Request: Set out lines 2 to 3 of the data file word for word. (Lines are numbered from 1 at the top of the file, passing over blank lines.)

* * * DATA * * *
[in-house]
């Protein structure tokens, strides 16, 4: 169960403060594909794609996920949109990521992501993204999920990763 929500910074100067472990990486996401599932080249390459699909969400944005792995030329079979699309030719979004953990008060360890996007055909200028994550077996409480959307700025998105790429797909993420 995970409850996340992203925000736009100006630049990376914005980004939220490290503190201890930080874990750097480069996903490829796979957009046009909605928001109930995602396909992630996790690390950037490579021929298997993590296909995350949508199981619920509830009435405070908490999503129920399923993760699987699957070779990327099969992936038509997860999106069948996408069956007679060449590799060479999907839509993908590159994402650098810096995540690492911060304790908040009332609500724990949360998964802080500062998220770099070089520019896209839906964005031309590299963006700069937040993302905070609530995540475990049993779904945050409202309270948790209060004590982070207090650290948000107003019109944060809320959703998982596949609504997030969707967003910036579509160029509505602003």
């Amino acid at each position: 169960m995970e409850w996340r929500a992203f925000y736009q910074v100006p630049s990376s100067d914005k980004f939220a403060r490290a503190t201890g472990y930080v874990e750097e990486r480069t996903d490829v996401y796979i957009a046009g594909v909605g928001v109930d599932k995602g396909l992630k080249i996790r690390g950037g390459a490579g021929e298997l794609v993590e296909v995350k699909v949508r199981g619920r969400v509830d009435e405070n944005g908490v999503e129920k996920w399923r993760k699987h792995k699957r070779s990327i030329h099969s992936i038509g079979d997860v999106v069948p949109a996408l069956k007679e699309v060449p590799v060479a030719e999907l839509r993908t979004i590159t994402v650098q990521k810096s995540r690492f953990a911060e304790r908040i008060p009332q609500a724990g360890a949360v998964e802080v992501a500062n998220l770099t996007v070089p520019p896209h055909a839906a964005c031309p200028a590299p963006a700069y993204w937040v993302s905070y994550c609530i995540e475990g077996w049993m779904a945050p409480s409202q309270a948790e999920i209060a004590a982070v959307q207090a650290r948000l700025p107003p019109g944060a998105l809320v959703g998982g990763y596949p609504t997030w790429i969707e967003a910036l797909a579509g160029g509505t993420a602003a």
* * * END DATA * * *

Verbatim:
């Protein structure tokens, strides 16, 4: 169960403060594909794609996920949109990521992501993204999920990763 929500910074100067472990990486996401599932080249390459699909969400944005792995030329079979699309030719979004953990008060360890996007055909200028994550077996409480959307700025998105790429797909993420 995970409850996340992203925000736009100006630049990376914005980004939220490290503190201890930080874990750097480069996903490829796979957009046009909605928001109930995602396909992630996790690390950037490579021929298997993590296909995350949508199981619920509830009435405070908490999503129920399923993760699987699957070779990327099969992936038509997860999106069948996408069956007679060449590799060479999907839509993908590159994402650098810096995540690492911060304790908040009332609500724990949360998964802080500062998220770099070089520019896209839906964005031309590299963006700069937040993302905070609530995540475990049993779904945050409202309270948790209060004590982070207090650290948000107003019109944060809320959703998982596949609504997030969707967003910036579509160029509505602003």
């Amino acid at each position: 169960m995970e409850w996340r929500a992203f925000y736009q910074v100006p630049s990376s100067d914005k980004f939220a403060r490290a503190t201890g472990y930080v874990e750097e990486r480069t996903d490829v996401y796979i957009a046009g594909v909605g928001v109930d599932k995602g396909l992630k080249i996790r690390g950037g390459a490579g021929e298997l794609v993590e296909v995350k699909v949508r199981g619920r969400v509830d009435e405070n944005g908490v999503e129920k996920w399923r993760k699987h792995k699957r070779s990327i030329h099969s992936i038509g079979d997860v999106v069948p949109a996408l069956k007679e699309v060449p590799v060479a030719e999907l839509r993908t979004i590159t994402v650098q990521k810096s995540r690492f953990a911060e304790r908040i008060p009332q609500a724990g360890a949360v998964e802080v992501a500062n998220l770099t996007v070089p520019p896209h055909a839906a964005c031309p200028a590299p963006a700069y993204w937040v993302s905070y994550c609530i995540e475990g077996w049993m779904a945050p409480s409202q309270a948790e999920i209060a004590a982070v959307q207090a650290r948000l700025p107003p019109g944060a998105l809320v959703g998982g990763y596949p609504t997030w790429i969707e967003a910036l797909a579509g160029g509505t993420a602003a």